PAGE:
24 May 2011
By Pratibha Masand
The affluent class, which is supposed to be more aware of the importance of immunization against polio than their counterparts on the lower economic strata, was responsible for the low turnout at the civic vaccination drive on Sunday.
On the first day of the current pulse polio campaign, only 57.58% children below the age of five years was vaccinated and going by the records, most parents who gave the exercise a miss were from highrise buildings, a civic official said. "They know for a fact that health workers will go to every home and immunize their children in the week that follows.
That is why they did not visit the polio camps on the first day," said an official of the polio department of Brihanmumbai Municipal Corporation. "However, most parents from poorer background, those who stay in slums and chawls, brought their children to the camps and were quite enthusiastic about getting the kids vaccinated on the very first day."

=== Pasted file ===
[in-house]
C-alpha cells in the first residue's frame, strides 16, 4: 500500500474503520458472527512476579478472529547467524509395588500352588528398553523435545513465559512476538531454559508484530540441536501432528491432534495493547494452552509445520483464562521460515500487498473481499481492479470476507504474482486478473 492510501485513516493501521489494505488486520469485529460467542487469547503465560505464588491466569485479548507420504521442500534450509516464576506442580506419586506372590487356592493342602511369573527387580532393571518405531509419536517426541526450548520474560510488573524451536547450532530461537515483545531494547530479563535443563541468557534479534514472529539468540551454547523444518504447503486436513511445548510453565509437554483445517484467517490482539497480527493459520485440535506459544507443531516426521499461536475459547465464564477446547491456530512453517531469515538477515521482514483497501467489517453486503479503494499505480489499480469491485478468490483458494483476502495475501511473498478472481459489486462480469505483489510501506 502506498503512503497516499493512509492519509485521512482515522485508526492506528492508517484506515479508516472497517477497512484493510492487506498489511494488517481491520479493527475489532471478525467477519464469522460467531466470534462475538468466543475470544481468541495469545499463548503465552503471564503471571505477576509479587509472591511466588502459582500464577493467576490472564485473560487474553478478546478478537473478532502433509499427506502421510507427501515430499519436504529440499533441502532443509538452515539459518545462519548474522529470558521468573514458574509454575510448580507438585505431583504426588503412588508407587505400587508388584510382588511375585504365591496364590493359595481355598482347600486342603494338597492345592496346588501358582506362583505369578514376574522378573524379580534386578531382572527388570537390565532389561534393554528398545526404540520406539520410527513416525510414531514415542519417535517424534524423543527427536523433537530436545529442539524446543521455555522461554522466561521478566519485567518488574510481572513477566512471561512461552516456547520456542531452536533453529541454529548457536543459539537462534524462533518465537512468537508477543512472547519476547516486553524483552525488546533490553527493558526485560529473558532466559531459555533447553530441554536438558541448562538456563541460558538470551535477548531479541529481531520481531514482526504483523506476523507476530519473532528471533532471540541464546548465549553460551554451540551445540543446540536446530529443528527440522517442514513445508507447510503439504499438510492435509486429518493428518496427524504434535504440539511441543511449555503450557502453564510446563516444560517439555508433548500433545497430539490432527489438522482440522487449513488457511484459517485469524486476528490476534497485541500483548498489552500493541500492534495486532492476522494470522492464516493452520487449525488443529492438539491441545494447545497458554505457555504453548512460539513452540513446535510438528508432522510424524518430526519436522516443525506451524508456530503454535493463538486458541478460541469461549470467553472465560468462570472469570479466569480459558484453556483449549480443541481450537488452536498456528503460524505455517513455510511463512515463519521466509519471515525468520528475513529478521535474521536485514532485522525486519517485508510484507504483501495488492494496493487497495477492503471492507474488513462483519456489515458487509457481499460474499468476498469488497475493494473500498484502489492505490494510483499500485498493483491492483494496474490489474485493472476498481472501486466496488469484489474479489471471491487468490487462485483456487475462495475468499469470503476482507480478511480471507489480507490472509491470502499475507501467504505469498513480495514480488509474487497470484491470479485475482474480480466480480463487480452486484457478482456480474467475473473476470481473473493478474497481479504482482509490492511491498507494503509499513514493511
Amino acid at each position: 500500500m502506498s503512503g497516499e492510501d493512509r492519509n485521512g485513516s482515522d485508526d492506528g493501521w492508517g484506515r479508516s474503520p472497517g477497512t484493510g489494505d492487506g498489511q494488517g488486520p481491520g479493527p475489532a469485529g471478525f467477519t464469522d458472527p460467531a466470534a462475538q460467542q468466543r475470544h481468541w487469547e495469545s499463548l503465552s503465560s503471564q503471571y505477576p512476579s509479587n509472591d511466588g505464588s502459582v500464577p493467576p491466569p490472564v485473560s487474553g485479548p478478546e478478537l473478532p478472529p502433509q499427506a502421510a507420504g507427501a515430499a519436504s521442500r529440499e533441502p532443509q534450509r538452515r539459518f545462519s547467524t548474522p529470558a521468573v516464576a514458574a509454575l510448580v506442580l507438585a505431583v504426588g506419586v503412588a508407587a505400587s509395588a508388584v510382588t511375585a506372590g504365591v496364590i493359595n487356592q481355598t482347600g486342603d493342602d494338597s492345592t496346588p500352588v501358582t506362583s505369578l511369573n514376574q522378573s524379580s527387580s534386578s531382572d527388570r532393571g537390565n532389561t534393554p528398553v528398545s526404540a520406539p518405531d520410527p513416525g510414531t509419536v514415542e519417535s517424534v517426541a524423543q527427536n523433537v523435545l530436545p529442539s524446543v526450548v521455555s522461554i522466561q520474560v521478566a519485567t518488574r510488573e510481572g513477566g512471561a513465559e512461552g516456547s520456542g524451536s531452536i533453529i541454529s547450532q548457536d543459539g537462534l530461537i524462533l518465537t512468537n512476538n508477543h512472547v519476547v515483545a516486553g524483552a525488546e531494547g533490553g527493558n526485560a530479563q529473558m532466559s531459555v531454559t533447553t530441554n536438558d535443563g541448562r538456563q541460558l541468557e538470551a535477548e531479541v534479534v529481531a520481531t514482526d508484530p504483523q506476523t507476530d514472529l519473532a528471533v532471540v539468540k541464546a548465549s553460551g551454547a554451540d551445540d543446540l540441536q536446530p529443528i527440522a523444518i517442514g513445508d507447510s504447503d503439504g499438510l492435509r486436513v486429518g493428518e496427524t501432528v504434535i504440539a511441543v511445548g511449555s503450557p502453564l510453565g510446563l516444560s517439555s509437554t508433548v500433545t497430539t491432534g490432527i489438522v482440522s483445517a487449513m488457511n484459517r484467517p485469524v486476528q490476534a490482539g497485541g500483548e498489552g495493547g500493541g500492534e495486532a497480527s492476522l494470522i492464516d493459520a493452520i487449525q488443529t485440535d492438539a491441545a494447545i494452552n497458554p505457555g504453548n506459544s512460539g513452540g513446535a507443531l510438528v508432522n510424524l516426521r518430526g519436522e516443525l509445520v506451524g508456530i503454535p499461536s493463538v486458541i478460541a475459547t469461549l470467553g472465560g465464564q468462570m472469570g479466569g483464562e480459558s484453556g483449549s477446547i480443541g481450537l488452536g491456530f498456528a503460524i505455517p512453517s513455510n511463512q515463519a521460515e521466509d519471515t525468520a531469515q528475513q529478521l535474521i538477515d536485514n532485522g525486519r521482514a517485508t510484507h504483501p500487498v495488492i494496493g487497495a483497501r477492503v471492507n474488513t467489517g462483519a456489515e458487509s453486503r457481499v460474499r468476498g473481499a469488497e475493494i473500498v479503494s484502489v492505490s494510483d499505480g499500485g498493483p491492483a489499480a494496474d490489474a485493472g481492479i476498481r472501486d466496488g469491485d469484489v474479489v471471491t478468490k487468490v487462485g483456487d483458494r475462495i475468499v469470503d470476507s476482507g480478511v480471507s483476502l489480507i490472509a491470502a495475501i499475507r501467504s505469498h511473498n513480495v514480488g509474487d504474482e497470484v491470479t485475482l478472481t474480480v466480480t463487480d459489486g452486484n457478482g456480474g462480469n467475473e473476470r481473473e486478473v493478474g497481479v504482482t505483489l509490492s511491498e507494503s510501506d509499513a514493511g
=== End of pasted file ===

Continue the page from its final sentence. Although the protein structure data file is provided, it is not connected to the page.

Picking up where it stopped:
Summer vacation in schools could also be a reason for the drop in the presence of "well–off " children. Dr Kishore Harugoli, BMC’s incharge of the pulse polio drive, said most of these children have gone on trips out of Mumbai.
But many families stay out of the town on trips during the entire week and we miss their children," Harugoli said. "We will discuss with the government and try not to hold the vaccination drives during the vacation time. We could also conduct an extra round later in the year."
Another BMC official said they had noticed that in other parts, usually particular communities would stay away from the vaccination drive, but it was not so in Mumbai. "In Mumbai, we have not come across any particular community not bringing their children for their pulse polio drops. Because of our extensive awareness programmes, a parent usually does not forget to take her child for vaccination in consecutive drives," the official added.